Microwave Office also allows the user to model DSP-based synthesizers such as digital phase-locked loops (PLL). Digital PLL techniques increase oscillator frequency resolution, reduce spurious effects and improve the noise characteristics of oscillators. A simple PLL-based frequency synthesizer is shown in Figure 3. This design shows a single-loop configuration containing a fractional-N divider. This loop is a time-domain model and can be used directly in the discrete-time-domain simulation at the system level. Alternatively, the frequency-domain characteristics of the PLL synthesizer output may be accurately measured and used to drive a frequency-domain behavioral model of the synthesizer, which can in turn be used in a time-domain simulation. The time-domain output waveforms from the behavioral models are illustrated in Figure 4.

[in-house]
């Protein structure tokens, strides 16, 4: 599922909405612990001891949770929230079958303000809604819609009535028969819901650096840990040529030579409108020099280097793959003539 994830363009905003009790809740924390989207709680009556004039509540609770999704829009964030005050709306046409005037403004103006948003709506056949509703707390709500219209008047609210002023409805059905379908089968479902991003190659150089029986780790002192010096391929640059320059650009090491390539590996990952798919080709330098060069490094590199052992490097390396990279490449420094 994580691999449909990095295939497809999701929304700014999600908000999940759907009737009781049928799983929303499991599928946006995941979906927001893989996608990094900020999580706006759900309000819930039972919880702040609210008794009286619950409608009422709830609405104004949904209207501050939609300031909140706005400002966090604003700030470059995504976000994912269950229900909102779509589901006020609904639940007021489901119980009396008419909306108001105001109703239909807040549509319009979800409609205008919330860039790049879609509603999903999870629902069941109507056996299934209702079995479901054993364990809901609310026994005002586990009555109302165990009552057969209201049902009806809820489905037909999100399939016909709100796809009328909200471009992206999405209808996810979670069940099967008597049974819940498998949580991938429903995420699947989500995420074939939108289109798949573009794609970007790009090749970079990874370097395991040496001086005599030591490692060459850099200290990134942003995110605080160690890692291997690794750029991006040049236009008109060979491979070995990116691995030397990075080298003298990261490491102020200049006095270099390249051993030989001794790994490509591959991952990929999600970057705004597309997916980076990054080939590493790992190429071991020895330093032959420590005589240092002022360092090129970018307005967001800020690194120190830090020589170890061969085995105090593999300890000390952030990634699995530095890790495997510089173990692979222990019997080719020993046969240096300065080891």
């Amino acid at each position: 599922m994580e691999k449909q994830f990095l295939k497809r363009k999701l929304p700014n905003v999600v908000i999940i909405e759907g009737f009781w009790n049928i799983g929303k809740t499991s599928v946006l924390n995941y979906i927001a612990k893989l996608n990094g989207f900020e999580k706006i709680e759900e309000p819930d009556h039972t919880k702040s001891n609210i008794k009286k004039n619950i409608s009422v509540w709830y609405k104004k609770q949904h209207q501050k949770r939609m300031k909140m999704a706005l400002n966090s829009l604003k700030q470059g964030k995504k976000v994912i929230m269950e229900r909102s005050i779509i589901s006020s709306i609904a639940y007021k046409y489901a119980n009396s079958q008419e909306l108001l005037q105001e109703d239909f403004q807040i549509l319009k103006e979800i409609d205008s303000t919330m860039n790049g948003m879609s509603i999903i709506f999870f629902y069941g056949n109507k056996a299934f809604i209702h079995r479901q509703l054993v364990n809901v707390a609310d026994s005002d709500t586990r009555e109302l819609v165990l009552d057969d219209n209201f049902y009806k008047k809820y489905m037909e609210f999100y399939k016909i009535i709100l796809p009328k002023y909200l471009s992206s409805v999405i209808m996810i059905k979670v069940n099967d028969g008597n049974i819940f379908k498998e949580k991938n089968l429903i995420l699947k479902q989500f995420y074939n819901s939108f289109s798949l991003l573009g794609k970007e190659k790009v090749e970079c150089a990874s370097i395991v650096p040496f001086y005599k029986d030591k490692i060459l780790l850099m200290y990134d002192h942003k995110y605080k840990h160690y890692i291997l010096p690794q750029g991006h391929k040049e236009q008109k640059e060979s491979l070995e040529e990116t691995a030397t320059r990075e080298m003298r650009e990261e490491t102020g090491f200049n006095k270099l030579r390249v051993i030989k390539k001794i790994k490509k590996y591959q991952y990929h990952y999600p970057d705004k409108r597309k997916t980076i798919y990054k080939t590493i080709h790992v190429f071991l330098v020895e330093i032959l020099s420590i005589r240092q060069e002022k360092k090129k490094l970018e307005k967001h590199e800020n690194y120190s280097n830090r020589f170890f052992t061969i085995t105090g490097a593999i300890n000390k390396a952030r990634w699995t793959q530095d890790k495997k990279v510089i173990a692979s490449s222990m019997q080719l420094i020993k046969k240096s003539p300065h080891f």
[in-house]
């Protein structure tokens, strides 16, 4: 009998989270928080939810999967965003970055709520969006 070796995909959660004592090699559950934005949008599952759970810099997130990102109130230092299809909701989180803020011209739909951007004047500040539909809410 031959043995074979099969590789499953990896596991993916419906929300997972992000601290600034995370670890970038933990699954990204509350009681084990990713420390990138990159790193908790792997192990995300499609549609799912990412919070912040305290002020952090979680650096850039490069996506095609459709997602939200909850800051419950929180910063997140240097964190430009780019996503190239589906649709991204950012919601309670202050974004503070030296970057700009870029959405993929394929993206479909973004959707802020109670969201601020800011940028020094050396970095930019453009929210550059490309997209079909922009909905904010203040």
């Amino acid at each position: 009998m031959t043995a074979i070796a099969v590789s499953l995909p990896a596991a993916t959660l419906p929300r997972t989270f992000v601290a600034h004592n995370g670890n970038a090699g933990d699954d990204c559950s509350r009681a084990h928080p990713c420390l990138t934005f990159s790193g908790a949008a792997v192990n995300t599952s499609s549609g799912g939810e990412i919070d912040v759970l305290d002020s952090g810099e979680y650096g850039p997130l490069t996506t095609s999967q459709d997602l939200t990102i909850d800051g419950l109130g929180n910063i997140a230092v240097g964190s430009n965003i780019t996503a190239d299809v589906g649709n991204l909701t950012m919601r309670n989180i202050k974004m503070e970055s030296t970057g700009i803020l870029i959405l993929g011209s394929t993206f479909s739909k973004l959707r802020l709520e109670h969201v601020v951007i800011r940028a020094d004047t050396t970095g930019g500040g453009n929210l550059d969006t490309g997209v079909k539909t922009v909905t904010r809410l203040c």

In this case, the average noise power of the raw reference was adjusted to provide a very noisy waveform. The effect of smoothing of the PLL is obvious in this plot. Frequency-domain spectral characteristics are shown in Figure 5. The reference characteristic is a scaled version of the noise spectrum from the transistor oscillator circuit and the output spectrum is the phase-noise spectrum of a second-order phase-locked loop. Note that the effect of the loop filter has been to drastically reduce the high frequency phase noise.